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April 3, 2020

A press release:

  • First survey of its kind reveals children’s concerns about the Coronavirus outbreak, with 58% fearful of family members falling ill and 1 in 4 worried about food shortages.
  • Families are under acute financial pressure, with half worried about food supplies, 17% having to reduce working hours and 12% forced to take unpaid leave so they can manage childcare.
  • Research comes as Save the Children launches The Coronavirus Appeal to support families affected by Covid-19 

As UK households end a second week of living in lockdown, new research from Save the Children finds children’s mental health and wellbeing has become a grave concern for parents.

More than half of parents (56%) are worried about their child’s mental health at a time when schools are closed and contact with friends and family is restricted as a result of social distancing.

In the first poll of its kind, children aged six to 18 said they were most concerned about a family member becoming sick (58%), with their other main worries including food running out (25%), not being able to see friends (46%) and keeping up with school work (20%).  A fifth (20%) of children were also worried about their future now the schools have been shut indefinitely.

An overwhelming 85% of the children surveyed said they were upset about not seeing friends and relatives for the foreseeable future due to the unfolding Coronavirus outbreak.

The poll paints a vivid picture of families living under acute financial pressure. Asked about the biggest practical concerns that came with looking after their families, parents said ensuring they have food supplies (48%), helping children with schoolwork (44%) and money (38%) were the main worries. Other issues included job security (20%) and explaining the situation to their child (19%).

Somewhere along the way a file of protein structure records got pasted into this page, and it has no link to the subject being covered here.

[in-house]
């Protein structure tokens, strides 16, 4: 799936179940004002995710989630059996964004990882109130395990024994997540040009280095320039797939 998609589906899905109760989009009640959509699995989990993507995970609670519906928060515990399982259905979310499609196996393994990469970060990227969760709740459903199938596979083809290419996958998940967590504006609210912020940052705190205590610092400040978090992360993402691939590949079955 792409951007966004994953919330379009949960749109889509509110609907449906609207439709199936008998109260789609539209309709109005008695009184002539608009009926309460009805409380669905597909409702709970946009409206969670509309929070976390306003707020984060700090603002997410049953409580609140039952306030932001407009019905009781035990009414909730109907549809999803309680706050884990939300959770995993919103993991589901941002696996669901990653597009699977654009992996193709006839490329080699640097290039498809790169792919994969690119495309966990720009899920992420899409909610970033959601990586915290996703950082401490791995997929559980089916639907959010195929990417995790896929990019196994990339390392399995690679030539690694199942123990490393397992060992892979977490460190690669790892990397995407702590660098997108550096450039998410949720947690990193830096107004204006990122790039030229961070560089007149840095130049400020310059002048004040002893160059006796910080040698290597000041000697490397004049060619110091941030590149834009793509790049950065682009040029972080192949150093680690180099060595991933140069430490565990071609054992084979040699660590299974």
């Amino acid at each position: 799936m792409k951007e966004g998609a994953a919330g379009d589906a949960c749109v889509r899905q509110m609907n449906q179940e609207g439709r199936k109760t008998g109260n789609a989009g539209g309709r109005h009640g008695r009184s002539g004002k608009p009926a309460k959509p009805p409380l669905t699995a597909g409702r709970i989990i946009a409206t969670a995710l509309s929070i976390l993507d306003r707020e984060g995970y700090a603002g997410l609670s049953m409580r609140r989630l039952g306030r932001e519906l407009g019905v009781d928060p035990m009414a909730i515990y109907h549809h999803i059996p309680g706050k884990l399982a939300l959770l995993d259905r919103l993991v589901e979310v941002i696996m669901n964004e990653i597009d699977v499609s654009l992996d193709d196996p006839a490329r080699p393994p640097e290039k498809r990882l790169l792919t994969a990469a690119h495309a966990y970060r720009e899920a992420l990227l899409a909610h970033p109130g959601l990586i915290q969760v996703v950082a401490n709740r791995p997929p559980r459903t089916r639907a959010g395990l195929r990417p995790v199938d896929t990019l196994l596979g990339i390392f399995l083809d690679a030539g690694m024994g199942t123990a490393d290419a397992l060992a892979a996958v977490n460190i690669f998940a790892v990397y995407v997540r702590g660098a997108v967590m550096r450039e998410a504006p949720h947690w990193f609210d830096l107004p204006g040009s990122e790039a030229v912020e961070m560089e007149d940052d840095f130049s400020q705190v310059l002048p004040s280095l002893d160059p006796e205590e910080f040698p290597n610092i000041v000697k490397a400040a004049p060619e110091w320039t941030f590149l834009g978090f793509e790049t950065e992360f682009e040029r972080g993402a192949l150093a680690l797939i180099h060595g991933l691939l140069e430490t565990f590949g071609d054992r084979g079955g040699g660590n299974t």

School closures mean parents have found themselves balancing caring for their children, working from home and being a teacher. A quarter (25%) are juggling working from home with childcare duties, while 17% have reduced their working hours to take care of their children. A further 12% of parents have been forced to take unpaid leave to look after their kids, while 1 in 10 have had to leave their jobs completely.

The survey comes as Save the Children launches a fundraising appeal for vulnerable children affected by Coronavirus, as well as a series of initiatives throughout the UK to support those children most in need during this unprecedented time of social and economic upheaval.

The children’s charity announced a new emergency grants programme in the UK to respond to the Covid-19 crisis, which aims to reach thousands of struggling families who are feeling the economic effects of the unfolding situation most acutely.

The programme will make sure families have access to early learning resources, as well as goods like tables and beds, to help build home environments in which children can continue learn and thrive. The programme will also support vulnerable families with gifts in kind and food vouchers, to help them make ends meet.

The charity has also set up a free, online resource hub, The Den, which will provide caregivers with a range of creative resources and activities. Featuring some of the UK’s best-loved celebrities and brands, The Den has been made hand in hand with Save the Children’s early learning experts, who have used their knowledge of what works for children at different ages and stages. Resources available will include ideas for keeping children calm and connected, creative play, fitness and food activities, and a corona-free zone including stories of happiness and hope from children across the world.